Lately, however, what is or might be meant by open communion has shifted. The received understanding has always included a proviso, sometimes explicitly stated but often simply assumed: “All are welcome to receive” has been taken to mean “all Christians,” which in turn has been understood as including all (and only) those who have been baptized with water in the name of the Trinity. In other words, an open eucharistic service has been open irrespective of denominational status but not of baptismal status. That proviso is now under discussion in many quarters, to the point that to ask whether such-and-such a church practices open communion is apt to be ambiguous. The disputed question at present is how open the practice is or ought to be.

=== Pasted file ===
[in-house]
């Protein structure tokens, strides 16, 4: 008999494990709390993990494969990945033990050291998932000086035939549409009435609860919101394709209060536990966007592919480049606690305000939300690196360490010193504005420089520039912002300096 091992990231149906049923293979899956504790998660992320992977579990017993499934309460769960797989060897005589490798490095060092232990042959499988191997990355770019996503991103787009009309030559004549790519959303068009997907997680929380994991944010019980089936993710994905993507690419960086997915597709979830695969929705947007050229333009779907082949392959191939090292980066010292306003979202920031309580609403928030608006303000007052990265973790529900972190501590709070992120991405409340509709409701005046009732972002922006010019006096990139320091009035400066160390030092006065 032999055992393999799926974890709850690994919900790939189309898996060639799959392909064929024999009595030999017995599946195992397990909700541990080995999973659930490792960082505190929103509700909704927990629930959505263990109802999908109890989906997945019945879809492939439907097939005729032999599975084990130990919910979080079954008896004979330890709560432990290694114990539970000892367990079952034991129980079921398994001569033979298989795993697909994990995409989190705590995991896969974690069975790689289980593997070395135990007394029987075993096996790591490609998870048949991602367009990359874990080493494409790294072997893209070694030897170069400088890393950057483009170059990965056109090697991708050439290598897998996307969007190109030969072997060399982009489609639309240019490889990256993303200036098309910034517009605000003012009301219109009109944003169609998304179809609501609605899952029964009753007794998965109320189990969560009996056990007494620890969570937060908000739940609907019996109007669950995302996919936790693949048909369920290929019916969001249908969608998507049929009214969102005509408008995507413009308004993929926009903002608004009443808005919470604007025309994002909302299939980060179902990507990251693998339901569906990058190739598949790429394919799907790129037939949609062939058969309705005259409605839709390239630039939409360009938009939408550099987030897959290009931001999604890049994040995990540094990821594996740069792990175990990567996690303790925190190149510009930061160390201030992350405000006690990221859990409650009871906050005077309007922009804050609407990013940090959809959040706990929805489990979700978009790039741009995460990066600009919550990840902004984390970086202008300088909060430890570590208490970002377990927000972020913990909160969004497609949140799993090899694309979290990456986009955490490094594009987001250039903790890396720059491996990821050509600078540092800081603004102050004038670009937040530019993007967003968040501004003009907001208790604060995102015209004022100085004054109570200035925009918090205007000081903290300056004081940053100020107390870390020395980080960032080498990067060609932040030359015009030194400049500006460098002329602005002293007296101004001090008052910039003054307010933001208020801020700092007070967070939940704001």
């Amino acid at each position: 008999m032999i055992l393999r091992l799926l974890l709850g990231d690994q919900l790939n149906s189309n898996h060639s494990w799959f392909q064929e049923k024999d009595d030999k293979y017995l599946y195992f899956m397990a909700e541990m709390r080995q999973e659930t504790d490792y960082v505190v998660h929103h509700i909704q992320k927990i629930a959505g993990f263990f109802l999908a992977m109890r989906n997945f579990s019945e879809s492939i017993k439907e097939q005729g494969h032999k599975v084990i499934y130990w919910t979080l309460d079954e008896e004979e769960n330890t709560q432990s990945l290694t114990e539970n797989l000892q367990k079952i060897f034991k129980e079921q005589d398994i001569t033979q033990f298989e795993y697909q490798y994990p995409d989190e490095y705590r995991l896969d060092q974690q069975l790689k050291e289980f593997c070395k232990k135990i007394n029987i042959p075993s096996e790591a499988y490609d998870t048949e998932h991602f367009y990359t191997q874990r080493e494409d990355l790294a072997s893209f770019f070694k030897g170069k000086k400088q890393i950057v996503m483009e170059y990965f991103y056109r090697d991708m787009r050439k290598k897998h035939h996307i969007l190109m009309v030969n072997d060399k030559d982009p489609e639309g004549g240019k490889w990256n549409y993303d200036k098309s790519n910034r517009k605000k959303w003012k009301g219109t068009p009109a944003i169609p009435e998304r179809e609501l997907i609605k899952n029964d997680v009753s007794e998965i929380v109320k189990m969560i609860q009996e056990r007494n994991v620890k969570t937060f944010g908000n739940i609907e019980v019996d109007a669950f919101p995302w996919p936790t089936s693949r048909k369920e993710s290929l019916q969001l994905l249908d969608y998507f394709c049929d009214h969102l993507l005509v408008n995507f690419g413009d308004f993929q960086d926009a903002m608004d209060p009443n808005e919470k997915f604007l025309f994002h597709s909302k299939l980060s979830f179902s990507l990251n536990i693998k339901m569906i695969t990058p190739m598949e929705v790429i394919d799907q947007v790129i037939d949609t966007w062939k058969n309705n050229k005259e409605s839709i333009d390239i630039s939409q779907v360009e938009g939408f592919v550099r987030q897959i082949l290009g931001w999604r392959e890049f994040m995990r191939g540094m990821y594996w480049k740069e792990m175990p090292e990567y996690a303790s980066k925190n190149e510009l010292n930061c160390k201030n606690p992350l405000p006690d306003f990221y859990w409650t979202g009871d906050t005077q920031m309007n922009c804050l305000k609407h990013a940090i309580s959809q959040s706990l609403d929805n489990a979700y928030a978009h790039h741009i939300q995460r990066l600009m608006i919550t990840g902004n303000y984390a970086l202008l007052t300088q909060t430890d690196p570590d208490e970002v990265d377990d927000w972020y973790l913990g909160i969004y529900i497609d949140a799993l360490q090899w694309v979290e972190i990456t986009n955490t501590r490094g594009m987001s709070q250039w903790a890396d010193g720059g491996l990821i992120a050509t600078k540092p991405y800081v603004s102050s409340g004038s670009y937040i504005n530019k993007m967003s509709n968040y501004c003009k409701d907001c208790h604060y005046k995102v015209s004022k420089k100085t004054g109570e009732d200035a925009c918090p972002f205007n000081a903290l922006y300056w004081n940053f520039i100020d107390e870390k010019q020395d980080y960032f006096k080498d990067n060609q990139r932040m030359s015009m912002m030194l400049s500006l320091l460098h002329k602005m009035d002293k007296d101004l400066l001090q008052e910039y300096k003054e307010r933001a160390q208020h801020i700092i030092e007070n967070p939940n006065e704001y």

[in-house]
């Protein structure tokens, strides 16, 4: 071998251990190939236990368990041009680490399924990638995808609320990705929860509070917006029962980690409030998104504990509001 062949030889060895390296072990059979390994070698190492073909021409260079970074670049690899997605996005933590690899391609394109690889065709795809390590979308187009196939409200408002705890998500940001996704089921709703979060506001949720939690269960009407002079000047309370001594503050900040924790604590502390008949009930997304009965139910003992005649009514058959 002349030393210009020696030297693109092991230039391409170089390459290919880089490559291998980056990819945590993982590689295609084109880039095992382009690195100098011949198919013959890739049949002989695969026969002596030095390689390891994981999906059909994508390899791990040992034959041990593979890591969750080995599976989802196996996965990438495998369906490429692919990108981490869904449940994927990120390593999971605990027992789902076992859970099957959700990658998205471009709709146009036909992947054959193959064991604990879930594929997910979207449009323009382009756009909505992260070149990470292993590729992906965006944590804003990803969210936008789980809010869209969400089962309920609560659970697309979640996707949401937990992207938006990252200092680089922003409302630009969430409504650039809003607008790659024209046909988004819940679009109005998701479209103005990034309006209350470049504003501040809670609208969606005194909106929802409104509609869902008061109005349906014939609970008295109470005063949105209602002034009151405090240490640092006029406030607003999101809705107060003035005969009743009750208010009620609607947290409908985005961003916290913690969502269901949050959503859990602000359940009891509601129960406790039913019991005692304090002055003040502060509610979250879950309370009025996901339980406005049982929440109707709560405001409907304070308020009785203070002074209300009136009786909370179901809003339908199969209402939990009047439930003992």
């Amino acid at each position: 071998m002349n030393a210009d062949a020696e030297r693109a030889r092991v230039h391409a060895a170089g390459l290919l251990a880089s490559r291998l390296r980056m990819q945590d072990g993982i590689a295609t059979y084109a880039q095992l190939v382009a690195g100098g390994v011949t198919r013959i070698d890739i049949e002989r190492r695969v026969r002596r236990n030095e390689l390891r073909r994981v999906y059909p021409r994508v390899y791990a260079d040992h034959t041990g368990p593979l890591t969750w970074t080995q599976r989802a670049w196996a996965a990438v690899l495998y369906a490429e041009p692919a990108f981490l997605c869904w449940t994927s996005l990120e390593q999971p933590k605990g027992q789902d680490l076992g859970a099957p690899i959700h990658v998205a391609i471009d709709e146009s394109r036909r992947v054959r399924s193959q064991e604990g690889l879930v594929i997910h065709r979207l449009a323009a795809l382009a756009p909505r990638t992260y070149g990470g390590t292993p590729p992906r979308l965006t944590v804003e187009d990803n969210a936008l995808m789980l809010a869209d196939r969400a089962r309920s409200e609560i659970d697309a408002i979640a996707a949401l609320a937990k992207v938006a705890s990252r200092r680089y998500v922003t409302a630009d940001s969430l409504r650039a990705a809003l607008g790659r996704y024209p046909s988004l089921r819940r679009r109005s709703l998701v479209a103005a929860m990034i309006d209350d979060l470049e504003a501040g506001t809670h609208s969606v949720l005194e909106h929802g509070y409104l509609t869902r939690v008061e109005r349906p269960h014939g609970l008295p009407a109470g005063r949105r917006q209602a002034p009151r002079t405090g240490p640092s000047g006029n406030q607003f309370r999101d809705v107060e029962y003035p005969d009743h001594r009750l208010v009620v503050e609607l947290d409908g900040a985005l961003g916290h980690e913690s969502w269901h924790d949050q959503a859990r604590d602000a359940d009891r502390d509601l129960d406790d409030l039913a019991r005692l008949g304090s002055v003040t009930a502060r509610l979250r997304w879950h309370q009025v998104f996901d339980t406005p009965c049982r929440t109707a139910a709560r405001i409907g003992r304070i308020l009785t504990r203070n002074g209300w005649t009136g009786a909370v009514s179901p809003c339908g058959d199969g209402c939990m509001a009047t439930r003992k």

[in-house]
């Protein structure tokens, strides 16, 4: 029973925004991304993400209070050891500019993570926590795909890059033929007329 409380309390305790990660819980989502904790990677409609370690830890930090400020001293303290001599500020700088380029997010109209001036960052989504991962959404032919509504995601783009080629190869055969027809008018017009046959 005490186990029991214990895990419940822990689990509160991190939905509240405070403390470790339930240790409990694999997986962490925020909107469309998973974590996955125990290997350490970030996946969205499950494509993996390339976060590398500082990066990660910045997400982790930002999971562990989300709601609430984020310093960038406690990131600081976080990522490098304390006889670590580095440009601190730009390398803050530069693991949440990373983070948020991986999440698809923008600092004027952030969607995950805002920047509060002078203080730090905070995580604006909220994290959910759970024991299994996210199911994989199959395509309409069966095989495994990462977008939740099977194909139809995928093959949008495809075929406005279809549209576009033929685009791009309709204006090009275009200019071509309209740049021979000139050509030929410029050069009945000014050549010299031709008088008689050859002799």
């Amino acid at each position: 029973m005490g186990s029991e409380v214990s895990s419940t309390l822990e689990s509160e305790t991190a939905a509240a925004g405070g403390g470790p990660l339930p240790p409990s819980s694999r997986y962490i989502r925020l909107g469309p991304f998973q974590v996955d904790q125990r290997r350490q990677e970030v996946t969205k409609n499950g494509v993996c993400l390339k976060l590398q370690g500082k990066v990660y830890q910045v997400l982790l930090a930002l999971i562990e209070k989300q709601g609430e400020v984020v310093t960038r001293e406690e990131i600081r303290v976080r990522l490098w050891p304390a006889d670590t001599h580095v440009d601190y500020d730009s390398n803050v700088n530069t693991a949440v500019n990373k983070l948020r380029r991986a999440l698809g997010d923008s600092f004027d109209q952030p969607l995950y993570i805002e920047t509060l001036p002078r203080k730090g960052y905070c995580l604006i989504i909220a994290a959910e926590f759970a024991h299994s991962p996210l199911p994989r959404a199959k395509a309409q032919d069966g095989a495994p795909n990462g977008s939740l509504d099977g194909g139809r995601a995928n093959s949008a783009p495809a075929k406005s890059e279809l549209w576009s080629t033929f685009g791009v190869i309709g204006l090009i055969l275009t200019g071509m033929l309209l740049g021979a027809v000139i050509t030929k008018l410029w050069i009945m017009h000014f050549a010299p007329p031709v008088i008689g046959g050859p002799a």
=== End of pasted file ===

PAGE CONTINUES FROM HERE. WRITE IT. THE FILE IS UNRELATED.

The logic of what has been the accepted interpretation, which does in a sense limit the openness of open communion, is not hard to see. It stands to reason that if taking part in the Eucharist is a specifically Christian privilege, and if Christians are defined, minimally if not exhaustively, by their baptism, then those who would avail themselves of the privilege can be expected at least to have met this one objective criterion. Is this expectation indeed valid? That is the question at issue in the current discussion.